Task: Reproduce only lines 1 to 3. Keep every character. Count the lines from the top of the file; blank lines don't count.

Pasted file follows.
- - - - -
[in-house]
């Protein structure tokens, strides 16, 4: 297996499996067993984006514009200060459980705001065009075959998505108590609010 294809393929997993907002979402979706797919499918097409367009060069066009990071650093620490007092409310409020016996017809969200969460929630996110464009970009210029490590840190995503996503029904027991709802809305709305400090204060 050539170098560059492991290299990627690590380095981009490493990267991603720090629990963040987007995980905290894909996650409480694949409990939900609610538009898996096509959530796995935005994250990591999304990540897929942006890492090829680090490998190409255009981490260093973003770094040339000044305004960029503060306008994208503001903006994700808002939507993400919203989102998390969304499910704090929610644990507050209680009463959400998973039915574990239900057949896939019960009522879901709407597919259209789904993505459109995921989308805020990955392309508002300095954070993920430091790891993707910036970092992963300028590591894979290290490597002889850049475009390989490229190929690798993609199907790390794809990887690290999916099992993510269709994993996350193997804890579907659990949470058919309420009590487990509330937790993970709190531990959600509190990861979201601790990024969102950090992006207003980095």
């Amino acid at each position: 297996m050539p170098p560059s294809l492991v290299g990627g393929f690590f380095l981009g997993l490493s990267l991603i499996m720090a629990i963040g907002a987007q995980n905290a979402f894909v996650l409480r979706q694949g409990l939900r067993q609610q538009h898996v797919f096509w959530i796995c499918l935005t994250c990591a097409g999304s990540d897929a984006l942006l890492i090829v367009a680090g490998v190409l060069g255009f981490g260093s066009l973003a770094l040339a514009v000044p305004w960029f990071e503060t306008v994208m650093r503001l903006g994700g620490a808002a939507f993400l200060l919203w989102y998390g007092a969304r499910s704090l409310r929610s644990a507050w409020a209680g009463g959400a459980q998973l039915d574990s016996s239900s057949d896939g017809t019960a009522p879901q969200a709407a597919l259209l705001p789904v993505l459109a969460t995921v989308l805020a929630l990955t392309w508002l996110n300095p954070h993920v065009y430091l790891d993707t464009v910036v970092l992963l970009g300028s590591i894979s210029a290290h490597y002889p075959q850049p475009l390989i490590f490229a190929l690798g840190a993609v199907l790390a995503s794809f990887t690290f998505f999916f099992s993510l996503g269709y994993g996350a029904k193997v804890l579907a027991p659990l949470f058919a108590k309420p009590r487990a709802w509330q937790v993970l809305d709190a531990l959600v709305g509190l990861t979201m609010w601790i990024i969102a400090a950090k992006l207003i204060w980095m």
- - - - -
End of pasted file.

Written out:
[in-house]
């Protein structure tokens, strides 16, 4: 297996499996067993984006514009200060459980705001065009075959998505108590609010 294809393929997993907002979402979706797919499918097409367009060069066009990071650093620490007092409310409020016996017809969200969460929630996110464009970009210029490590840190995503996503029904027991709802809305709305400090204060 050539170098560059492991290299990627690590380095981009490493990267991603720090629990963040987007995980905290894909996650409480694949409990939900609610538009898996096509959530796995935005994250990591999304990540897929942006890492090829680090490998190409255009981490260093973003770094040339000044305004960029503060306008994208503001903006994700808002939507993400919203989102998390969304499910704090929610644990507050209680009463959400998973039915574990239900057949896939019960009522879901709407597919259209789904993505459109995921989308805020990955392309508002300095954070993920430091790891993707910036970092992963300028590591894979290290490597002889850049475009390989490229190929690798993609199907790390794809990887690290999916099992993510269709994993996350193997804890579907659990949470058919309420009590487990509330937790993970709190531990959600509190990861979201601790990024969102950090992006207003980095």
């Amino acid at each position: 297996m050539p170098p560059s294809l492991v290299g990627g393929f690590f380095l981009g997993l490493s990267l991603i499996m720090a629990i963040g907002a987007q995980n905290a979402f894909v996650l409480r979706q694949g409990l939900r067993q609610q538009h898996v797919f096509w959530i796995c499918l935005t994250c990591a097409g999304s990540d897929a984006l942006l890492i090829v367009a680090g490998v190409l060069g255009f981490g260093s066009l973003a770094l040339a514009v000044p305004w960029f990071e503060t306008v994208m650093r503001l903006g994700g620490a808002a939507f993400l200060l919203w989102y998390g007092a969304r499910s704090l409310r929610s644990a507050w409020a209680g009463g959400a459980q998973l039915d574990s016996s239900s057949d896939g017809t019960a009522p879901q969200a709407a597919l259209l705001p789904v993505l459109a969460t995921v989308l805020a929630l990955t392309w508002l996110n300095p954070h993920v065009y430091l790891d993707t464009v910036v970092l992963l970009g300028s590591i894979s210029a290290h490597y002889p075959q850049p475009l390989i490590f490229a190929l690798g840190a993609v199907l790390a995503s794809f990887t690290f998505f999916f099992s993510l996503g269709y994993g996350a029904k193997v804890l579907a027991p659990l949470f058919a108590k309420p009590r487990a709802w509330q937790v993970l809305d709190a531990l959600v709305g509190l990861t979201m609010w601790i990024i969102a400090a950090k992006l207003i204060w980095m």